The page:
I'm currently using IntelliJ IDEA for Java development, but I'm also interested in answers targeting other IDEs or general concepts for debugging Java code. Because this is a feature I've missed in a number of IDEs, I'm unsure if I've missed a workflow concept when transferring my debug habits from other languages.
Let's say I'm writing some code in
myapp.* while using framework classes from
somelib.*. A typical stack trace may start in either package and may switch several times between them. Let's also say I'm debugging under the assumption that there are bugs in my code and that there aren't any in the library code. An example stack trace (showing only class names):
somelib.D (current stack frame) somelib.C myapp.Y myapp.X somelib.B somelib.A
Normally, I'm not interested in the following types of exceptions and do not want the debugger to break on them:
somelib.Band caught in
somelib.A. Either the library code is throwing exceptions to handle problematic state inside the library or to stop the application. In the latter case, I'm only interested in the exception message which hopefully tells me what's wrong.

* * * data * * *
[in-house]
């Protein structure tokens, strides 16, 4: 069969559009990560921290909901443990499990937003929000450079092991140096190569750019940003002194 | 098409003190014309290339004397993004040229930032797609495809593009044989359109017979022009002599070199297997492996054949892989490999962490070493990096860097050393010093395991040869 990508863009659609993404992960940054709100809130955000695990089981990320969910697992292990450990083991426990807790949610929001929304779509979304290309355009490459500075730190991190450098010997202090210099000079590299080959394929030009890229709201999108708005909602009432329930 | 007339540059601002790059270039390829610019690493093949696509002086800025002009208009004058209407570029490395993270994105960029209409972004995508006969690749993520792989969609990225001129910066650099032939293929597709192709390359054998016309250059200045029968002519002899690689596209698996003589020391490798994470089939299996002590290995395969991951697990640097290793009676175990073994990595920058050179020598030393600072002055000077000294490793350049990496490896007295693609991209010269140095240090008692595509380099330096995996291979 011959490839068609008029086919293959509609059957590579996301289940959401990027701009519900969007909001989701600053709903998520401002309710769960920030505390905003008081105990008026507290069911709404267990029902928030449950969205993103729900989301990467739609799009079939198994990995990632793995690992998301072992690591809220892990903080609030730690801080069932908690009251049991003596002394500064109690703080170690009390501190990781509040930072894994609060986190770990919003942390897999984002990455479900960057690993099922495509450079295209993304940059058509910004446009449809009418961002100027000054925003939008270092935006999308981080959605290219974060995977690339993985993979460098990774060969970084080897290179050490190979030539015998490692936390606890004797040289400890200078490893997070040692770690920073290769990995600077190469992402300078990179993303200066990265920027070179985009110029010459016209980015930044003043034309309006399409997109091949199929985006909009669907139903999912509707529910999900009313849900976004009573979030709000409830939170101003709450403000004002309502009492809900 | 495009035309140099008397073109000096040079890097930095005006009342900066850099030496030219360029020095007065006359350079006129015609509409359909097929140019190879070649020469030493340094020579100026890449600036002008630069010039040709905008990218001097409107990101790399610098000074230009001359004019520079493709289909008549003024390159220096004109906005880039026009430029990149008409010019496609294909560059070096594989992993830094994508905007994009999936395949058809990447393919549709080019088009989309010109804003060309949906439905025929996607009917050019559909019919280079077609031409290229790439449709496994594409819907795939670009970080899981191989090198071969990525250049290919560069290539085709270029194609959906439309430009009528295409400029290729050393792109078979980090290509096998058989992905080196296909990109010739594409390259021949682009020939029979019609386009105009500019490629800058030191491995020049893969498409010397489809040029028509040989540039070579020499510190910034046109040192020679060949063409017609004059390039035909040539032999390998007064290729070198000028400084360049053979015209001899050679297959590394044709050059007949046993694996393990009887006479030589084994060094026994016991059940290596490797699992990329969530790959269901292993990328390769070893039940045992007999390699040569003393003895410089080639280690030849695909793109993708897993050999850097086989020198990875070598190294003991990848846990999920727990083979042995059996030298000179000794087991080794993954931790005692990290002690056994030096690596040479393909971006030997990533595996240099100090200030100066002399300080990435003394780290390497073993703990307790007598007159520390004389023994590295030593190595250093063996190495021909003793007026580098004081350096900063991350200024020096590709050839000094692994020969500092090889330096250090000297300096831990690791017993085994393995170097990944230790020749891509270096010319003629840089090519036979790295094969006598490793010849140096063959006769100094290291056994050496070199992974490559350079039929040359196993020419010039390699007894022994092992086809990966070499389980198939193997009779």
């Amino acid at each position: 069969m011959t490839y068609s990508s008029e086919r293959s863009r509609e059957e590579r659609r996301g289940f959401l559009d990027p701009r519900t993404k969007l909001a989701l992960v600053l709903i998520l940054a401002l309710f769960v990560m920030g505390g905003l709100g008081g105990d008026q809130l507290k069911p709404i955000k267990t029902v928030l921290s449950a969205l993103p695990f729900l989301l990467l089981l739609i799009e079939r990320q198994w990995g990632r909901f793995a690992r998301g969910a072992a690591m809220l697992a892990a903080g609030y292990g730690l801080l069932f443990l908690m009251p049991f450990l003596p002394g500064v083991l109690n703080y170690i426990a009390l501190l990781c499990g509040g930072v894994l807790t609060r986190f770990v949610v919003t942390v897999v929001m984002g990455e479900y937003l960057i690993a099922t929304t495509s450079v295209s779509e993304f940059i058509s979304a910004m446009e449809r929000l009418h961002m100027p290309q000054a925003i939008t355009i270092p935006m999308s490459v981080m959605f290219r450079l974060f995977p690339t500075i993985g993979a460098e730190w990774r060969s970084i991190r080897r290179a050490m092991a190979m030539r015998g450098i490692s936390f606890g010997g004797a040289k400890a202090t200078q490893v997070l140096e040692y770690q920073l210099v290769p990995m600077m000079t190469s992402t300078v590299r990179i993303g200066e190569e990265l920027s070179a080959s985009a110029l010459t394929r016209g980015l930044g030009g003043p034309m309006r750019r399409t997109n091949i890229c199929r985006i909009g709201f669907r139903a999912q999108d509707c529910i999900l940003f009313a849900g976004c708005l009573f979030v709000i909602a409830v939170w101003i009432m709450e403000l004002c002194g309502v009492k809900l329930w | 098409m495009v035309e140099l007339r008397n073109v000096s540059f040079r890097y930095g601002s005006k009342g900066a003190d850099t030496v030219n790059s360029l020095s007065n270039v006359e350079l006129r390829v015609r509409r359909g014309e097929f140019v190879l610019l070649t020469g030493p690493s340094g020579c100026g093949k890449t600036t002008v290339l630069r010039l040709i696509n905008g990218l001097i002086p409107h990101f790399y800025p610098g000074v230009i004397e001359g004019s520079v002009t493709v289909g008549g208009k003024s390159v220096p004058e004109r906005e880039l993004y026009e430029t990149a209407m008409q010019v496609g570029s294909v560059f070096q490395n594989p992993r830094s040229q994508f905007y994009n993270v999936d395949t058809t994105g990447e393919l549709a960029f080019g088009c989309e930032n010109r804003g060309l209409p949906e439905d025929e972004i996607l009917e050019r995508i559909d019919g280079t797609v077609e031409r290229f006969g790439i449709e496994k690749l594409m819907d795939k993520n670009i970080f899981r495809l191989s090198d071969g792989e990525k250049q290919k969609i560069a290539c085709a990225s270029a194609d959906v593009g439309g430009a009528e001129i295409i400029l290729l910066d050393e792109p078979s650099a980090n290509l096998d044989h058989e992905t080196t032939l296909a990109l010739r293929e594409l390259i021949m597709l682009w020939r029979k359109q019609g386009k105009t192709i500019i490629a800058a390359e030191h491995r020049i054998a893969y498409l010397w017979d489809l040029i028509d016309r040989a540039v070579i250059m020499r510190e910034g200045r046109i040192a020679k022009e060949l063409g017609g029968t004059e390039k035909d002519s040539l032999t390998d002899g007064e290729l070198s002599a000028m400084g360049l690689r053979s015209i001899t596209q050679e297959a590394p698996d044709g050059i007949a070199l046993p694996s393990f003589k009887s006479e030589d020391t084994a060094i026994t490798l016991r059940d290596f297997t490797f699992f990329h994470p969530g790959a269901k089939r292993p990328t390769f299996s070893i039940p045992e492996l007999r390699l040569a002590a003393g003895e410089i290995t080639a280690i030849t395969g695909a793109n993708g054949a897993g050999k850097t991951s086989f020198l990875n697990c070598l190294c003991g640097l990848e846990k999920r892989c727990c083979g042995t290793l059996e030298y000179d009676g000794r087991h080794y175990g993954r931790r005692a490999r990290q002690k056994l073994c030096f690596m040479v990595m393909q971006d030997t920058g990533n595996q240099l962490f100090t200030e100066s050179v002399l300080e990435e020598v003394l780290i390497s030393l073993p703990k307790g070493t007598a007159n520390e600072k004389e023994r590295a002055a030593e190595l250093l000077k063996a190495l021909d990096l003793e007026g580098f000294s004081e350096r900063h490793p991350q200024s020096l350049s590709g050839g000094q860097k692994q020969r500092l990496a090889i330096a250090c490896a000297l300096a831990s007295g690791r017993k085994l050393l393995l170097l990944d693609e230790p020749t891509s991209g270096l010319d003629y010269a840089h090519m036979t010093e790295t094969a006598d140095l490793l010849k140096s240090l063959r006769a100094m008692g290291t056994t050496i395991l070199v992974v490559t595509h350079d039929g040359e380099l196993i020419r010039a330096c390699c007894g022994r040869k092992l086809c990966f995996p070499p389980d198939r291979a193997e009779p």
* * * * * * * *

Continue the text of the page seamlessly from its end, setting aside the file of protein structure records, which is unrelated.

somelib.Dand caught in
somelib.C. The library code may use exceptions as a form of logic where a certain action is tried and an alternative route is taken in the case of a problem or where my code is notified by the problem by other means (e.g. returning a null reference where appropriate).
Types of exceptions I am interested in:
somelib.Dand not caught in
somelib.D. Here I want the debugger to break on the line in
myapp.Ywhere I call the code from
myapp.Y, either caught or uncaught. Here I want the debugger to break on the line the exception is thrown.
IntelliJ IDEA gives me the options to select wether I want to break on caught or uncaught exceptions, or both and to restrict the location where the exception is thrown to a set of classes. These options don't help much as I normally want to break on any exception, wether caught or uncaught, as long as code I've written is between the place it's thrown and the place it's caught, eventually.